Tigers' Fulmer encouraged, will 'be back sooner than expected'
Detroit — The news on Tigers injured starting pitcher Michael Fulmer is encouraging.
“I really think I am ahead of schedule,” Fulmer said before Saturday's 2-1 win over the Indians. “I think I’ll be back sooner than expected.”
It has been eight days since Fulmer went on the disabled list with a Grade 1 left oblique strain. As of Saturday, he has passed all of the physical tests, in terms of linear strength in his lower and upper body. He still hasn’t thrown a baseball, nor tested the oblique for rotational stability.
But that’s coming.
“After the weekend, I think we see him starting to play catch,” manager Ron Gardenhire said. “That’s going to happen. If it were up to him, it’d be happening now. That’s why we have to calm him down and try to keep him under our control here.”
The Tigers are off Monday, but Fulmer expects to be able to throw off flat ground beginning Tuesday. It will likely take a couple of weeks to build his pitch count back up, assuming there are no physical setbacks. He will likely make at least two rehab starts before being activated.
Fulmer had never injured his oblique. In fact, when the Tigers' strength and conditioning staff test players before the start of spring training, Fulmer typically grades out in the top percentile in core strength.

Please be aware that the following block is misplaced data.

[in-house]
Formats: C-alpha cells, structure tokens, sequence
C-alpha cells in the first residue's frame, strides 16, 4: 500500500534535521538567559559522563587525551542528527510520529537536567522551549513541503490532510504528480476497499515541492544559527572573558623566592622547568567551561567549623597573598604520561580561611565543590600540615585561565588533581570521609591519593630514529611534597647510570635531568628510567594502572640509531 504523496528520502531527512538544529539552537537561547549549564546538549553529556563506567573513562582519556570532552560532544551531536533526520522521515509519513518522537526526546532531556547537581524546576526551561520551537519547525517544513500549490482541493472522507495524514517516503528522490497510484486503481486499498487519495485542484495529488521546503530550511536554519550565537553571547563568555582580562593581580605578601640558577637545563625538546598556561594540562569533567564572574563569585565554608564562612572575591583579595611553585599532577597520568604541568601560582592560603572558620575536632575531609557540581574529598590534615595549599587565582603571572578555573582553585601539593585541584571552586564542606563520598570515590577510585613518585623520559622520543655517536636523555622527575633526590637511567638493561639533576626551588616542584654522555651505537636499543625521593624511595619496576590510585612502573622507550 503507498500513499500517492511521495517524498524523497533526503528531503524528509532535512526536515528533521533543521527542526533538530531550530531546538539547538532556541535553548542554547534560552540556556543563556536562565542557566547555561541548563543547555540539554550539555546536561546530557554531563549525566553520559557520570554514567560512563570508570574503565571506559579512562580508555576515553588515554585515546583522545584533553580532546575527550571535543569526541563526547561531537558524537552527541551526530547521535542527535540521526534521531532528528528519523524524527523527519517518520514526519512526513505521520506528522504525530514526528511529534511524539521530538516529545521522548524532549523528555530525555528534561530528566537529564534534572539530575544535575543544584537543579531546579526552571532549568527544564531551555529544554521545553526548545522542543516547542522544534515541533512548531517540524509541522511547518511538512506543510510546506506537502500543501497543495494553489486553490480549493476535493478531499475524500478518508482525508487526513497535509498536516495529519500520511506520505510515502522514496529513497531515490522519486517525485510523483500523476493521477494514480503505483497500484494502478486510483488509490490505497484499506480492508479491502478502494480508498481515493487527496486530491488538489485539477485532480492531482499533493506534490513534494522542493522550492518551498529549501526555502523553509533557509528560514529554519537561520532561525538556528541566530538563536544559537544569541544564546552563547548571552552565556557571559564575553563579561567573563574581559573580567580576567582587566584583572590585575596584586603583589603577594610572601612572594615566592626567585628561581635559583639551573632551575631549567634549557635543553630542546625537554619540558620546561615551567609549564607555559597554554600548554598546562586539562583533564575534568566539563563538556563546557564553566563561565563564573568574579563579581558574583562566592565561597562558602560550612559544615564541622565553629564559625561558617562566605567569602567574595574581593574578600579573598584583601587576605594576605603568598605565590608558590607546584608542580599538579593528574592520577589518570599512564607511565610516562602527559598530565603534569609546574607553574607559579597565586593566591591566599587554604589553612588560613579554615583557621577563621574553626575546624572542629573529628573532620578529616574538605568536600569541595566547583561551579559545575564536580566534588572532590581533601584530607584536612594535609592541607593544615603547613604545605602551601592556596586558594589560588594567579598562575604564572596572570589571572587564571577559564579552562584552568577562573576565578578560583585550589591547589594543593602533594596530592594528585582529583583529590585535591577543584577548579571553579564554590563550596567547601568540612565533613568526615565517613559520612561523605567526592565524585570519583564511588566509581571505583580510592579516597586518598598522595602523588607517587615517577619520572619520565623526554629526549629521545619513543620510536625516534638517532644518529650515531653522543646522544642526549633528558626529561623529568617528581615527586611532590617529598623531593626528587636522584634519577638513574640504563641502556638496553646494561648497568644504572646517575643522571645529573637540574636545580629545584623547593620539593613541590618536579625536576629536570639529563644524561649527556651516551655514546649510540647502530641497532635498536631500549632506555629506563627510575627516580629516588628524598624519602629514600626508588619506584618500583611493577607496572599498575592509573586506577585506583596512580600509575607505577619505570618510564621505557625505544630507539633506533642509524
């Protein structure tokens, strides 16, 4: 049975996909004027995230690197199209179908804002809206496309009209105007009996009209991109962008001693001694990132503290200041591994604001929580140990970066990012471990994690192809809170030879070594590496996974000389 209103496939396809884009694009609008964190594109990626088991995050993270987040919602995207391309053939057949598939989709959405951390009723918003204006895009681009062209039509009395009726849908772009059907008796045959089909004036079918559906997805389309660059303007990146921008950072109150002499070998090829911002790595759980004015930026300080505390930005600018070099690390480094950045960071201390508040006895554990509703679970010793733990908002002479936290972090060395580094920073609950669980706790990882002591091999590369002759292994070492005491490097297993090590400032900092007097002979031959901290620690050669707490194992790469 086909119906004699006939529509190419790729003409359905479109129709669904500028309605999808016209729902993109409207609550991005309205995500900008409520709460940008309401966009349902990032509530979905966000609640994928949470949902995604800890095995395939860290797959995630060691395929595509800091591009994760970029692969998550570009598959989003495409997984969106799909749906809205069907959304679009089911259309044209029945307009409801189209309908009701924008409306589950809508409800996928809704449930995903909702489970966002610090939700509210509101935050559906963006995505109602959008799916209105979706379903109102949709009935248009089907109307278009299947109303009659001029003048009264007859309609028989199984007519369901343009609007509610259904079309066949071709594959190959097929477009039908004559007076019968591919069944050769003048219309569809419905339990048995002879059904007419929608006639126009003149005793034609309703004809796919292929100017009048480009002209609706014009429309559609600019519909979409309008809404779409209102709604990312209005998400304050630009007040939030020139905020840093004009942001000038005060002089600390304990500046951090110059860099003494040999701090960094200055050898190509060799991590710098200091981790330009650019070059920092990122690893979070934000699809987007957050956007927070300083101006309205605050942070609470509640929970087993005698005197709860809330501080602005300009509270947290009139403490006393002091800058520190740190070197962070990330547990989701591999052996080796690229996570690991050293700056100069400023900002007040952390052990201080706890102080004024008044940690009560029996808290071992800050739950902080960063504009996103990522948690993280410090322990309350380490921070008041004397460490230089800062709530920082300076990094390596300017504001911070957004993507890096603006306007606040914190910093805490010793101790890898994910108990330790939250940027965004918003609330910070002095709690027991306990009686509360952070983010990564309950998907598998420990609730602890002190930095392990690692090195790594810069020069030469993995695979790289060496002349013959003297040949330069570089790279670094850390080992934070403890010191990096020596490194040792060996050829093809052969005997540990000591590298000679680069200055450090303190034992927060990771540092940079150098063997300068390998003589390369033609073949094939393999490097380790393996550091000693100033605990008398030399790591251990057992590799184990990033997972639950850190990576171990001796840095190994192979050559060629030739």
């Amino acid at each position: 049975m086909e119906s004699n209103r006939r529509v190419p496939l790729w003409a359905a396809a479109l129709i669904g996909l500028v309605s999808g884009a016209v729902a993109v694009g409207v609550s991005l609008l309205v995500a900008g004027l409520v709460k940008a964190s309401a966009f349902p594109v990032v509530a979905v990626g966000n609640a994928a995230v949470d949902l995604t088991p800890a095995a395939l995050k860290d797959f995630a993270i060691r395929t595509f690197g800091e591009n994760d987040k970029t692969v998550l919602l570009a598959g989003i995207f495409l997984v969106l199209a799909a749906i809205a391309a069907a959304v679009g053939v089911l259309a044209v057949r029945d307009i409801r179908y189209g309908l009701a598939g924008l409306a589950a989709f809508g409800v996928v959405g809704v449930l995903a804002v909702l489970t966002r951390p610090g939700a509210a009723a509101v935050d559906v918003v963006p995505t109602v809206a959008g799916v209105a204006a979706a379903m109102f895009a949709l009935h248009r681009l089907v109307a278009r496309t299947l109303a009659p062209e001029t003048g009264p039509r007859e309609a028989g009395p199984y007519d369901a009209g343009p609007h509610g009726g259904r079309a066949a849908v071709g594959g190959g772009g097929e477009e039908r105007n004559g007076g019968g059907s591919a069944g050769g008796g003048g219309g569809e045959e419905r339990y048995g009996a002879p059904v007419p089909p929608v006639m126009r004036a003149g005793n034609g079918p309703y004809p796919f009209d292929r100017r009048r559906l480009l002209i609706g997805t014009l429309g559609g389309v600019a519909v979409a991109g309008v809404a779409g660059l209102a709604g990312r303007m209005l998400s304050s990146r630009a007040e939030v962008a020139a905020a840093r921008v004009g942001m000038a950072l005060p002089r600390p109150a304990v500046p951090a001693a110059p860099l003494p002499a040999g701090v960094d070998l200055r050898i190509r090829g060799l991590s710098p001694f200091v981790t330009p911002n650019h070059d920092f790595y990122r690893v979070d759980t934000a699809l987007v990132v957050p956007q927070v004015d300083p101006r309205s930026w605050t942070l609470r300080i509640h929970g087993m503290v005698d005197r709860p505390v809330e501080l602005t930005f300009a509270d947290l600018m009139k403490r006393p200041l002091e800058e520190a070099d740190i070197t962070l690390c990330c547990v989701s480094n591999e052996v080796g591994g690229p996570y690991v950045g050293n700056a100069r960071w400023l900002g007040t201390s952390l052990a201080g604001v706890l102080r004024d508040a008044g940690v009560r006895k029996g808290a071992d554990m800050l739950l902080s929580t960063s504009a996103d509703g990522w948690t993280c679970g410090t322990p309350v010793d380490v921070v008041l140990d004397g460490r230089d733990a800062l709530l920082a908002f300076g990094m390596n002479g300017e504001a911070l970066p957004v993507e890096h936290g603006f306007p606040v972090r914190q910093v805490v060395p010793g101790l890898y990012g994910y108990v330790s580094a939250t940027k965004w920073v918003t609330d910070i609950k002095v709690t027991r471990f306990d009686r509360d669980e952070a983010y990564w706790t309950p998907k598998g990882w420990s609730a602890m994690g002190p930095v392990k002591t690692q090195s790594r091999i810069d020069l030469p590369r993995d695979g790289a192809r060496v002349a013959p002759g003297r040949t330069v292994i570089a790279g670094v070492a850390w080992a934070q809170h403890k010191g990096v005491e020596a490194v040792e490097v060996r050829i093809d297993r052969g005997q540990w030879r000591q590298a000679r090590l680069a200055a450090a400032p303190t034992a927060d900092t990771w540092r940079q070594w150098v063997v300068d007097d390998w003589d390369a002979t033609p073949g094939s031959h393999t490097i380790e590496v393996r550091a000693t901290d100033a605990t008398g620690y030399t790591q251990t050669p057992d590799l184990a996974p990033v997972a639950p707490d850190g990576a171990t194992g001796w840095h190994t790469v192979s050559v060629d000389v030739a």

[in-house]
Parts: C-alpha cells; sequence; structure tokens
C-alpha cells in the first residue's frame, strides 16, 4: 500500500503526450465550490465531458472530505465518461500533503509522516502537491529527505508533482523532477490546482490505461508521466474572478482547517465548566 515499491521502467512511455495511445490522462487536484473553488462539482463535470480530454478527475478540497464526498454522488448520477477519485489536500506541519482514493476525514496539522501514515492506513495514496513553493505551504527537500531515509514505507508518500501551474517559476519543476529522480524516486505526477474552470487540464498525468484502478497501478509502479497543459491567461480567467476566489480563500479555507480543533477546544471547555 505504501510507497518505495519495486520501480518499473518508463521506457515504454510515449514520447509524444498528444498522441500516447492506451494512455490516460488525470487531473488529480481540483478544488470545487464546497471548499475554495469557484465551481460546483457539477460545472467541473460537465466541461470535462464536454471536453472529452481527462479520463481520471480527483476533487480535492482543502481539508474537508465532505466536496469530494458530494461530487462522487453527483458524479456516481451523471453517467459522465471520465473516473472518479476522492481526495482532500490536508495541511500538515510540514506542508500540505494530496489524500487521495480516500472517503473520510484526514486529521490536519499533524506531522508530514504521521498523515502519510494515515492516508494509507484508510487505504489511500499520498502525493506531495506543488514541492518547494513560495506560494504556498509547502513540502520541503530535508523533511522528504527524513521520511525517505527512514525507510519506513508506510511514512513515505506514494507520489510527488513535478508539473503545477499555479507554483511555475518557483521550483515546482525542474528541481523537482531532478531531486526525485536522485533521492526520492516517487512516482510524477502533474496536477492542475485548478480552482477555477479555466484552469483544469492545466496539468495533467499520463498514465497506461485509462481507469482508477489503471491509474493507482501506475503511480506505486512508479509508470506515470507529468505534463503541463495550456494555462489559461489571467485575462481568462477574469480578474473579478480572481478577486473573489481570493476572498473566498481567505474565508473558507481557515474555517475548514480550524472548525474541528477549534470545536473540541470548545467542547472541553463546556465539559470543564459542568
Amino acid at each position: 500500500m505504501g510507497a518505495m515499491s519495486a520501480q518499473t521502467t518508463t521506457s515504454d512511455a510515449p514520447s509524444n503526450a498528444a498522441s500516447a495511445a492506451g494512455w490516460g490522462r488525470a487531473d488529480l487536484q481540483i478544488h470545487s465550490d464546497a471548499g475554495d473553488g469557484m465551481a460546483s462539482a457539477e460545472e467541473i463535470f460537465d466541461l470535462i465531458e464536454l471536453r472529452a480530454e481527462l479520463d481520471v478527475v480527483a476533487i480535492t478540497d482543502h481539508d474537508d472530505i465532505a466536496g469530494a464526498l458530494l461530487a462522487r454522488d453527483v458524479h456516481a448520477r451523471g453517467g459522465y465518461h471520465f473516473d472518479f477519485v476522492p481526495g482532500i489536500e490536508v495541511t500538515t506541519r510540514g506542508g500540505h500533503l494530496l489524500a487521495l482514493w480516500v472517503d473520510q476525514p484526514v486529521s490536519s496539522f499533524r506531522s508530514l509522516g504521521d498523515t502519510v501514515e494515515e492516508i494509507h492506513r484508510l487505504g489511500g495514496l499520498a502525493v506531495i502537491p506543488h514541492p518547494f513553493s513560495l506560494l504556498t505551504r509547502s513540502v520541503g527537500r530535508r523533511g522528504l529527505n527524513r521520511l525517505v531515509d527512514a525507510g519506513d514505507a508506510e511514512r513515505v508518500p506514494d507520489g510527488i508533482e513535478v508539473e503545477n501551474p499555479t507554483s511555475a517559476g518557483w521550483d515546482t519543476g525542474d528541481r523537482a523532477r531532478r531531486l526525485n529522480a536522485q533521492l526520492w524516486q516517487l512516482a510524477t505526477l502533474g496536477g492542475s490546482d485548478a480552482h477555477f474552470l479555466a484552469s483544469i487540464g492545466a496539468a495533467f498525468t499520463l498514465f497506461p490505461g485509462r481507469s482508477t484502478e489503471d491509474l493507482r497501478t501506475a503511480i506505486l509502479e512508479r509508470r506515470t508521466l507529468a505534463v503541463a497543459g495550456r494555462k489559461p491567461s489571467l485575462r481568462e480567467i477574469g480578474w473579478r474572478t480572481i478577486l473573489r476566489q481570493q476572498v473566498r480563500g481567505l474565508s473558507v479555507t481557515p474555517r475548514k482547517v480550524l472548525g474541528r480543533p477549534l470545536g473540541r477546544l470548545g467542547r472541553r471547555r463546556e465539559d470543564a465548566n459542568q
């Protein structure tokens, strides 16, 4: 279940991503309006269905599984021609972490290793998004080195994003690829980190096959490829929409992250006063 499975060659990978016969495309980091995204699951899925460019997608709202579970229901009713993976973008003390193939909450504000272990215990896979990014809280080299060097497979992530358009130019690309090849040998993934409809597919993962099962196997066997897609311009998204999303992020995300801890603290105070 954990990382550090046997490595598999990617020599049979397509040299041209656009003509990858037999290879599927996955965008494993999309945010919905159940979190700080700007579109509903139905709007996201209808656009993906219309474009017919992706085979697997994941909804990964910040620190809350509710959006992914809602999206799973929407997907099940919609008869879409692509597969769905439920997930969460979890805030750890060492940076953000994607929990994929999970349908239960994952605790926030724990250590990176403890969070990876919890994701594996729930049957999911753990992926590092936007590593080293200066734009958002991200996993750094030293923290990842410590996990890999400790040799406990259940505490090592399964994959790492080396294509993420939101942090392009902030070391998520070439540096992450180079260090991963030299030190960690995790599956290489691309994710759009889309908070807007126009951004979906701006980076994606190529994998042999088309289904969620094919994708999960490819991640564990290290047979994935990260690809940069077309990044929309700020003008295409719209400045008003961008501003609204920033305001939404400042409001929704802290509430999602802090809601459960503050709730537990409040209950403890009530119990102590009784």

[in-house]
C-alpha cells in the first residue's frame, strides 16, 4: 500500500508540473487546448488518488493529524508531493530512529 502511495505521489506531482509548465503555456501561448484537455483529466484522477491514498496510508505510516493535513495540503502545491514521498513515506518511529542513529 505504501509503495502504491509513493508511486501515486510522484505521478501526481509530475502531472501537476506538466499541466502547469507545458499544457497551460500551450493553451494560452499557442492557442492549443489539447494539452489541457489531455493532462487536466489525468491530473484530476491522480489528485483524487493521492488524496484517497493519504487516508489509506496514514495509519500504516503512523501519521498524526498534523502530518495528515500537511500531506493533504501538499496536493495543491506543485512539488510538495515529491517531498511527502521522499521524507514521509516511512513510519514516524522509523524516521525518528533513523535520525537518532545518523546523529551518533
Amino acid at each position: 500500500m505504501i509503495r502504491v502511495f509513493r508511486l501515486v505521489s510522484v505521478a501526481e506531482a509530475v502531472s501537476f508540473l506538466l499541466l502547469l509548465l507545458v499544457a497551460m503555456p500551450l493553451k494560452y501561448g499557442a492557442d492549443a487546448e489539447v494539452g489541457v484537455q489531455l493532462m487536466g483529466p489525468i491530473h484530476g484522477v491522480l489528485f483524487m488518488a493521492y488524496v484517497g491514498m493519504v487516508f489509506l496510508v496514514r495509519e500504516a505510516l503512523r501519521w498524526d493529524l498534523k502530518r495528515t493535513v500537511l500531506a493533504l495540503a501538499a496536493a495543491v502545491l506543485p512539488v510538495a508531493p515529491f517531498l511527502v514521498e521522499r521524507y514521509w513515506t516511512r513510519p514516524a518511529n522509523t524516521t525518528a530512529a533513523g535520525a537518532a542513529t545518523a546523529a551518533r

“I will definitely do more (exercises) to build rotational flexibility and stability,” Fulmer said. “From now on I’m going to work on torque and core rotation and get more flexibility.”
Francisco Liriano was scratched from his start Saturday because of an allergic reaction. The Tigers, and Liriano, were still searching for the cause.
“He’s done all the blood work, so we’re waiting to see,” Gardenhire said. “There are more tests they can do.”
Tigers head athletic trainer Doug Teter said Liriano will see a specialist on Monday. For now, they’ve ruled out a food allergy.
Meanwhile, Liriano was feeling fine on Saturday and was expected to be available out of the bullpen if needed. He has rashes on his back and sides from the reaction.
Though it was never formally announced by the Tigers, they parted ways with Gerald Laird, who was to manage their Class-A Short Season Connecticut team this season.
John Westhoff, the Tigers vice president, assistant general manager and general counsel, confirmed that Laird was replaced by Gary Cathcart before the season, but would not discuss the reason, other than to say it was the team’s decision.